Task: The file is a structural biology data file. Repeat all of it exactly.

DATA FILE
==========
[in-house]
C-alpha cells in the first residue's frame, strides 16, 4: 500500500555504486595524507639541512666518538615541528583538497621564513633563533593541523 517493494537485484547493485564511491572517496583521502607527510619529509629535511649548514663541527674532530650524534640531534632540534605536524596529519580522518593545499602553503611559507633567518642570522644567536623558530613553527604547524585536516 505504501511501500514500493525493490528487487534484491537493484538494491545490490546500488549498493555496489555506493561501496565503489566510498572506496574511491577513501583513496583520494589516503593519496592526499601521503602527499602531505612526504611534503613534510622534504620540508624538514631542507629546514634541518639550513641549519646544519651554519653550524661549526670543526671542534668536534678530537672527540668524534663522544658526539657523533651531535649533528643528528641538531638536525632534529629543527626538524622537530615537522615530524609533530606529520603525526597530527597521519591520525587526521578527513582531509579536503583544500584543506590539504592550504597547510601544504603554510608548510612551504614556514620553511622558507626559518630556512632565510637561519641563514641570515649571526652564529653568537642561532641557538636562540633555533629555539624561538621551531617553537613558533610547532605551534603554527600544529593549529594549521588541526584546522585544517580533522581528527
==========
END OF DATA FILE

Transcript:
[in-house]
C-alpha cells in the first residue's frame, strides 16, 4: 500500500555504486595524507639541512666518538615541528583538497621564513633563533593541523 517493494537485484547493485564511491572517496583521502607527510619529509629535511649548514663541527674532530650524534640531534632540534605536524596529519580522518593545499602553503611559507633567518642570522644567536623558530613553527604547524585536516 505504501511501500514500493525493490528487487534484491537493484538494491545490490546500488549498493555496489555506493561501496565503489566510498572506496574511491577513501583513496583520494589516503593519496592526499601521503602527499602531505612526504611534503613534510622534504620540508624538514631542507629546514634541518639550513641549519646544519651554519653550524661549526670543526671542534668536534678530537672527540668524534663522544658526539657523533651531535649533528643528528641538531638536525632534529629543527626538524622537530615537522615530524609533530606529520603525526597530527597521519591520525587526521578527513582531509579536503583544500584543506590539504592550504597547510601544504603554510608548510612551504614556514620553511622558507626559518630556512632565510637561519641563514641570515649571526652564529653568537642561532641557538636562540633555533629555539624561538621551531617553537613558533610547532605551534603554527600544529593549529594549521588541526584546522585544517580533522581528527